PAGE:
Inform a staff member of your intentions so they know who you are, why you’re staying overnight in the hospital, and where you can be found if there’s news to share.

Get an eye mask once you find a quiet place to sleep. Most hospital shops will stock them, and shielding your eyes from bright lights will make it easier to fall asleep.

Pillows And Blankets

Ideally, pillows, cushions, and blankets will be from your home because this will help you relax. If getting bedding from home isn’t an option, buy emergency alternatives from a store.

Hospitals have a cool ambient temperature to prevent bacteria and viruses from flourishing. While a lower body temperature aids sleep, the average hospital may be too cold to sleep without blankets.

You’ll also need pillows and cushions to make an uncomfortable hospital chair more tolerable.

Place a pillow behind the small of your back, as a basic hospital chair will offer minimal lumbar support. Resting your head on a pillow will also minimize shoulder pain.

Elevate Legs and Feet

Once you’ve found the ideal sleeping location, ensure you can elevate your legs and tilt your body.

If you’re lucky, you may source a reclining chair that doesn’t force you to sleep while sitting upright. If this isn’t the case, you must improvise.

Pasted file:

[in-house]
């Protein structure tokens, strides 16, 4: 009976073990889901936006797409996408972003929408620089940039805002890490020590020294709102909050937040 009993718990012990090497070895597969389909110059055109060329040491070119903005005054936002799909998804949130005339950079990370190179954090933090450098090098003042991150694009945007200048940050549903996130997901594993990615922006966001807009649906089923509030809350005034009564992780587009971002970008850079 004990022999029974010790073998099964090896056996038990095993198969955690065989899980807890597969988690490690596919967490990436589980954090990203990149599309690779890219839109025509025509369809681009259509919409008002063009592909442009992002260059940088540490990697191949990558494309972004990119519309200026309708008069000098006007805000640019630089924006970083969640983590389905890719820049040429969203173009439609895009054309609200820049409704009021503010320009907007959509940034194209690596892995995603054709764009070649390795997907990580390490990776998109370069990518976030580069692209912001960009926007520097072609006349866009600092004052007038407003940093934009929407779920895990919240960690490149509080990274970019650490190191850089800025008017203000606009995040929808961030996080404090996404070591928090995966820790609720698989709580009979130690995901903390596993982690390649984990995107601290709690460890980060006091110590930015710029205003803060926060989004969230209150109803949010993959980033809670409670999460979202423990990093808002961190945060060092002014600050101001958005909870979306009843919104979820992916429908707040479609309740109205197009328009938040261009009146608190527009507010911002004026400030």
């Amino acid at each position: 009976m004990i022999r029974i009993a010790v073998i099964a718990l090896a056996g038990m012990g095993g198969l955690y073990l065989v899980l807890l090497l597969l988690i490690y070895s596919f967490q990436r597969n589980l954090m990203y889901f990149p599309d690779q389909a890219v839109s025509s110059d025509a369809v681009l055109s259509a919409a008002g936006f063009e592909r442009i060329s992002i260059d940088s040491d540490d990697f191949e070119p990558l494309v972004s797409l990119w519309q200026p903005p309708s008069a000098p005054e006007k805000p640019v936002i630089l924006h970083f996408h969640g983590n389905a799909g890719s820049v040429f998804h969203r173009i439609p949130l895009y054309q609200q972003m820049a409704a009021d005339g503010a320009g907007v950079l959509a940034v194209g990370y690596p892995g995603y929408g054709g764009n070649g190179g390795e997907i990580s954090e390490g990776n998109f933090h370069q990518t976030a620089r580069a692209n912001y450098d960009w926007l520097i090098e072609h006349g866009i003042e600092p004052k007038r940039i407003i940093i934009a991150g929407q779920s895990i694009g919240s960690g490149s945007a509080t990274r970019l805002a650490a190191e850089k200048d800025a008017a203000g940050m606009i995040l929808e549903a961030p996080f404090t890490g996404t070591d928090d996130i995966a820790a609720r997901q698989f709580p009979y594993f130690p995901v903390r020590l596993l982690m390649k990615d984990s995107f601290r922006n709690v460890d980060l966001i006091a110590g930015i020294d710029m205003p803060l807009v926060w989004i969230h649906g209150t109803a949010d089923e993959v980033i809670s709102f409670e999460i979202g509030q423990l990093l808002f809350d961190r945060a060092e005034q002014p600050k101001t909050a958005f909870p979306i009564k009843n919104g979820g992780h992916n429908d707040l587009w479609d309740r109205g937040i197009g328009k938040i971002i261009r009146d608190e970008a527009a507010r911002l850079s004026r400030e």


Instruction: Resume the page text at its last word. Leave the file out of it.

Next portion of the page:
If the chairs are attached to the ground, spread yourself over two seats. If they’re mobile, drag a second chair or ottoman to use as a footstool and angle yourself at a 45-degree angle.

To keep the seat where you place your feet hygienic, cover it with a blanket or item of clothing.

Keeping your feet off the ground reduces your risk of ankle swelling. Sitting upright is uncomfortable for your back and shoulders and can force blood circulation into your lower extremities.

why are hospital chairs so uncomfortable?

Calm Mind And Body

If you attempt to sleep in a hospital chair, you’re unlikely to feel calm and relaxed.

People only stay in hospitals for a long time if they anxiously await news about a loved one, so you must soothe your anxiety to sleep.

While there are no miracle cures to prevent stress, especially when you have good reason to feel uneasy, consider these steps to soothe your worries:

These foods and beverages have the same function as herbal medications but are entirely natural.

They flood the body with tryptophan, an amino acid that converts to serotonin (the “happiness hormone”) and melatonin (the “sleep hormone”) within the body, encouraging you to relax and doze off.

Occasionally Walk Around

If you attempt to rest in a hospital chair, you’re unlikely to get 8 hours of uninterrupted sleep. Get as much sleep as possible, even if it’s just an hour, and get up and walk around occasionally.

Physical exercise reduces the risk of deep vein thrombosis and swelling around the ankles caused by remaining in the same position for too long while standing upright.

This will allow you to stretch your legs, back, and shoulder muscles.

The more you move, the more likely you are to grow tired and sleep again when you next have an opportunity. If possible, head outside and get some natural light while you’re on the move.

This will reset your circadian rhythms, which will grow confused by prolonged time indoors.

Hospital chairs aren’t designed to accommodate restful sleep, but you can gain at least a few hours of rest if you take the appropriate steps.

Equip yourself with what you need to get enough sleep in a highly stressful situation.